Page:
Jack, H., Oliva, J., Farris, J., “Combined Freshman-Junior Course Projects”, ASEE North Central Section Annual Meeting, Fort Wayne, IN, April 2006.
A multi-year, multi-discipline course project was developed that involved freshmen engineering students in EGR 101: CAD/CAM, and Product Design and Manufacturing/Mechanical Engineering juniors in EGR 345: Dynamic System Modeling and Control. Teams of students from both courses designed and built mechanisms to point towards one of four targets and then shoot a ball using compressed air. The freshmen were allowed to manually control their devices using push button based controls for motors and pneumatics. The juniors designed machines that were fully autonomous using a microcontroller. The student teams then competed head-to-head.
The intention of the paper is to describe the projects from a pedagogical perspective so that others might implement similar projects at other institutions. To do this the paper will describe the project and competition in detail, including examples of entries produced by the freshmen and juniors. Numerous anecdotes are provided.
Project work provides an excellent opportunity for students to apply theoretical knowledge to real problems. Typically projects are isolated to individual courses to simplify the management of the projects. However, by expanding projects to go beyond course boundaries we can create some interesting new learning opportunities. Consider a project that bridges two different courses, students are able to work with peers on a larger project covering a greater breadth of disciplines. Or, consider a project that bridges different program years, removing the comfort of working only with peers.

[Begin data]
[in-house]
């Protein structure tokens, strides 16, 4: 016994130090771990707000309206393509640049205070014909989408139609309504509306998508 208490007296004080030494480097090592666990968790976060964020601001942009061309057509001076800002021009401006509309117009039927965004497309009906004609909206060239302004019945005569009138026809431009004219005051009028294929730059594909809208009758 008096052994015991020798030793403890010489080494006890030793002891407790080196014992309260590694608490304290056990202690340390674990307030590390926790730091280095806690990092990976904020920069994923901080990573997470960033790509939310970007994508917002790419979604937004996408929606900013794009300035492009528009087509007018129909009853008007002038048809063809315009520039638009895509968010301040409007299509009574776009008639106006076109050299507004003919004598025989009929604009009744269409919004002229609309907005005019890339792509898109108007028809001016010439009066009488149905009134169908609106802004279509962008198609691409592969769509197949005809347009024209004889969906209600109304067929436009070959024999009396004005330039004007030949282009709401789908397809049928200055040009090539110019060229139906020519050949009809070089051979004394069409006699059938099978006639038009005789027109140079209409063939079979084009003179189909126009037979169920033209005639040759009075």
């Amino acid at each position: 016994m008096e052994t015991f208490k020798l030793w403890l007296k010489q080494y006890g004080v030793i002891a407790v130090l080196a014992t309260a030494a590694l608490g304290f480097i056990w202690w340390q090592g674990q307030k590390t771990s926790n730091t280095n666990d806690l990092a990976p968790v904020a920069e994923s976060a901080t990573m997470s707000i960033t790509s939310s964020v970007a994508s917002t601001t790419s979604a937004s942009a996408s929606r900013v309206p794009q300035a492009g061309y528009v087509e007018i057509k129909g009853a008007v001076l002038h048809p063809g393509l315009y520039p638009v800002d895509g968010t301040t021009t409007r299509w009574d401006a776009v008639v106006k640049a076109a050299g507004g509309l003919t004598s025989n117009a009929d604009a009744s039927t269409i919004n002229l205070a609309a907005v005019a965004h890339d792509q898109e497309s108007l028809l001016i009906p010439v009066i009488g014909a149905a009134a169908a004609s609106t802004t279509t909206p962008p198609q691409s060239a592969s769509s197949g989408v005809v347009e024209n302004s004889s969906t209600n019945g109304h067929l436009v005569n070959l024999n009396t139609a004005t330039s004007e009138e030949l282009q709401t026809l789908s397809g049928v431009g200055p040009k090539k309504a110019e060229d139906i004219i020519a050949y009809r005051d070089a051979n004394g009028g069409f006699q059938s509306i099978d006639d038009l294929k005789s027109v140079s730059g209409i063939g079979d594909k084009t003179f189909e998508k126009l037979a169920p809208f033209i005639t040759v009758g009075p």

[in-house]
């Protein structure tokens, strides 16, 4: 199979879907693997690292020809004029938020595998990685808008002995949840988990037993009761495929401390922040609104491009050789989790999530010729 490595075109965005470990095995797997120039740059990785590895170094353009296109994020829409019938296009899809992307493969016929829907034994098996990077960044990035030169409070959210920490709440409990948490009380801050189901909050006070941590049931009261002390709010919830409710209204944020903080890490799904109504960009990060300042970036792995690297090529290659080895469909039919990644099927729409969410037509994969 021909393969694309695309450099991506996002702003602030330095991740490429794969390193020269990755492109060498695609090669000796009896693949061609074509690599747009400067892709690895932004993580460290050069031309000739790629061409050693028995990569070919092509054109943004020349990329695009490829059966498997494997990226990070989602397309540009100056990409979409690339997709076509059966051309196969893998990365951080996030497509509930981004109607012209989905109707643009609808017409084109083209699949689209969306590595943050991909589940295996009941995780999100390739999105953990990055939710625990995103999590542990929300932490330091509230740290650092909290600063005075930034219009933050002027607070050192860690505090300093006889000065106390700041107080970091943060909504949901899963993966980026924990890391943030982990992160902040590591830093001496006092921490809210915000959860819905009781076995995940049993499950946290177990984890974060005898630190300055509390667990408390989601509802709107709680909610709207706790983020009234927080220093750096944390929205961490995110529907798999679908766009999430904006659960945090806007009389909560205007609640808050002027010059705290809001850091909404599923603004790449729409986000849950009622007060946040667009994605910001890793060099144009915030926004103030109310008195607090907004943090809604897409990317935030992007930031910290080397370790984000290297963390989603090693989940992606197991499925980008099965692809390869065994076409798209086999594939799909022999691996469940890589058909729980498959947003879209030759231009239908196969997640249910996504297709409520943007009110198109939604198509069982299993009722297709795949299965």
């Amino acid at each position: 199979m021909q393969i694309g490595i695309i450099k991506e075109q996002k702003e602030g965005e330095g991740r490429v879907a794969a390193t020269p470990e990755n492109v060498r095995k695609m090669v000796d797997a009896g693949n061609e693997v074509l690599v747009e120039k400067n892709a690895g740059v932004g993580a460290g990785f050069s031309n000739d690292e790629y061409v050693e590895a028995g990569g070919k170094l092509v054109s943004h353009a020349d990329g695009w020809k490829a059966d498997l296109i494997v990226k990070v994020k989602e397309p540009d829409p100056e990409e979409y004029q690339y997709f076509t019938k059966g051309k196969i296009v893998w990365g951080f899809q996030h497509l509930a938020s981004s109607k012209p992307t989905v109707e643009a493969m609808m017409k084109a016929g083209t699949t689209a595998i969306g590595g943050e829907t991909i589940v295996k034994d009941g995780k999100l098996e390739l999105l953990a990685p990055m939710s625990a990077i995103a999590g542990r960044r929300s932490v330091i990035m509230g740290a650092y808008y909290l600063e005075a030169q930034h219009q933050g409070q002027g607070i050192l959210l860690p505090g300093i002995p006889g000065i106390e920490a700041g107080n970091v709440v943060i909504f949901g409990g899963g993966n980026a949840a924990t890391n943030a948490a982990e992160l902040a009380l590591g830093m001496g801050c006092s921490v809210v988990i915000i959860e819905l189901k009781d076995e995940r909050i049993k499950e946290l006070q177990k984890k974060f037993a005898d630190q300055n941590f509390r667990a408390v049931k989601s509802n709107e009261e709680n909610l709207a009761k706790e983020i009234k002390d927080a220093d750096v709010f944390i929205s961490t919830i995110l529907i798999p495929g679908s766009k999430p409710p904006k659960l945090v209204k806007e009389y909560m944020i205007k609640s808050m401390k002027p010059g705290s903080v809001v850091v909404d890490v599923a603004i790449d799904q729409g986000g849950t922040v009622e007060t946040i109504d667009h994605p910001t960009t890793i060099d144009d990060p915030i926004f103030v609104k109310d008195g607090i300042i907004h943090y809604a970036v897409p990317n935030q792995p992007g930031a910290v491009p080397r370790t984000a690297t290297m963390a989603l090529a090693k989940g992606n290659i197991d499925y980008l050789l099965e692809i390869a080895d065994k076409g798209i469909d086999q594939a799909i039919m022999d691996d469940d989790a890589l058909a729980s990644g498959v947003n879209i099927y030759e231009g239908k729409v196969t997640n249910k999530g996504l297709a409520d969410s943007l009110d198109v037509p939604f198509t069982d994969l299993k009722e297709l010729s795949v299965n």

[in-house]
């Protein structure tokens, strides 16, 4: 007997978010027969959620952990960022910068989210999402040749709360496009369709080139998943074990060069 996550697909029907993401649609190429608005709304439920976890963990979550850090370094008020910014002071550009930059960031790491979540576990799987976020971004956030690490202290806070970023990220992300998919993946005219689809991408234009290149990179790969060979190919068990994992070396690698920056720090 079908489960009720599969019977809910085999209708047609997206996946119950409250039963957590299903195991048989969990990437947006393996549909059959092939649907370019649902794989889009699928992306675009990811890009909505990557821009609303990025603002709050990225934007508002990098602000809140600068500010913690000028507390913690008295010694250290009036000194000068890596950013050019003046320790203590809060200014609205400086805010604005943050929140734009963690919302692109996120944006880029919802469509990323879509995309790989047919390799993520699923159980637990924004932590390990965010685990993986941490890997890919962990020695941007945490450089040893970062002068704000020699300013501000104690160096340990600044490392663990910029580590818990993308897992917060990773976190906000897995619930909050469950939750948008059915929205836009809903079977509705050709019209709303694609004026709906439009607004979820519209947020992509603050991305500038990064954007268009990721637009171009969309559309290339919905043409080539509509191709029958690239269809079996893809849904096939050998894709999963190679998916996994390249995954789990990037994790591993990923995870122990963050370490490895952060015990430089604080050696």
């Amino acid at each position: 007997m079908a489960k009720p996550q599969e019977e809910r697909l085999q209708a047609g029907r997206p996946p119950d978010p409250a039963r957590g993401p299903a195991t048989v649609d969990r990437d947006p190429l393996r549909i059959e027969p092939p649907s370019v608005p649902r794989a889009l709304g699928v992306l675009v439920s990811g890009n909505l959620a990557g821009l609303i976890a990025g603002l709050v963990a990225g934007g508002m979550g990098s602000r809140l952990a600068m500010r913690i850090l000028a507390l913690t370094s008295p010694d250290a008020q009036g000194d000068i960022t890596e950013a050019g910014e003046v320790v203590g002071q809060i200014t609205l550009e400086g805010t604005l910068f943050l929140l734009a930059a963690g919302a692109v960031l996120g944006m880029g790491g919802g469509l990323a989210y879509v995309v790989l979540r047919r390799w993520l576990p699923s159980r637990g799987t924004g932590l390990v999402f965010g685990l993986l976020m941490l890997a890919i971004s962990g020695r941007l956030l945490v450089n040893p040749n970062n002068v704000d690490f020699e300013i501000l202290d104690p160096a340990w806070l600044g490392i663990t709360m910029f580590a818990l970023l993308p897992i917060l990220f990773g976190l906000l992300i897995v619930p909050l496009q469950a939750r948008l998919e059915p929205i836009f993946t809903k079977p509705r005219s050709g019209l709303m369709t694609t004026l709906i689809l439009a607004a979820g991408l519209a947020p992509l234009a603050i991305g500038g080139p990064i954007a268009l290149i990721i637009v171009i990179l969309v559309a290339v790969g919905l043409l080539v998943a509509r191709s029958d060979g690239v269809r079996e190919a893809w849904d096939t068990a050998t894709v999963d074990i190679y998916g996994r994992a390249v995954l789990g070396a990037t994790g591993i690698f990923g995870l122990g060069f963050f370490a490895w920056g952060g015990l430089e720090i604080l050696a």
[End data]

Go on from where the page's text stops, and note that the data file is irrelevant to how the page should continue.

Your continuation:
The curriculum at Grand Valley State University has been designed with a major emphasis on project work (Jack, 2004). This culminates with the senior project capstone experience in EGR 485 and 486, with projects done for local industries (Ray, 2006). Project work begins in the first freshman engineering course EGR 101: CAD/CAM, and continues until graduation. In our early explorations of alternate pedagogical approaches to project work we began by seeding junior level teams of five with one or two freshmen. In these teams the freshmen from a limited number of EGR 101 laboratories were matched with student teams in EGR 345: Dynamic System Modeling and Control. In the fall of 2003 these teams had to design and build a gantry crane that would compensate for payload sway. In the fall of 2004 the teams designed and built small scale self balancing robots modeled after the Segway. Within the teams the freshmen took leadership roles in the design and build of the mechanical parts of the project, while the juniors focused on the design and construction of the controller. The freshmen on these teams got a unique look ahead to the expectations of junior level students, while the juniors were able to practice skills such as delegation, mentoring, project management, and teamwork. This model was very encouraging, but because of the much larger freshman class it was not scalable.
In the fall of 2005 an alternate approach was used to overcome the scaling problem of the earlier project approach. Instead of creating combined teams, the EGR 101 and 345 students were organized into separate teams that would compete against each other.
Student teams were required to design and build a machine that would shoot balls at one of four targets using compressed air. Targets were activated randomly and were deactivated once hit. The devices were placed on a competition field as shown in Figure 1. Over a two minute interval the team that scored the most points would win the round. The detailed rules are available on the course web page (Jack, 2006). The devices built by the freshmen were manually controlled, while the juniors were expected to design a fully automated device using a microcontroller.
Beyond the competition, course grading was used to drive other design elements including a low mass, low cost, and small geometry. These requirements were customized for each class, with the expectations for the juniors being greater.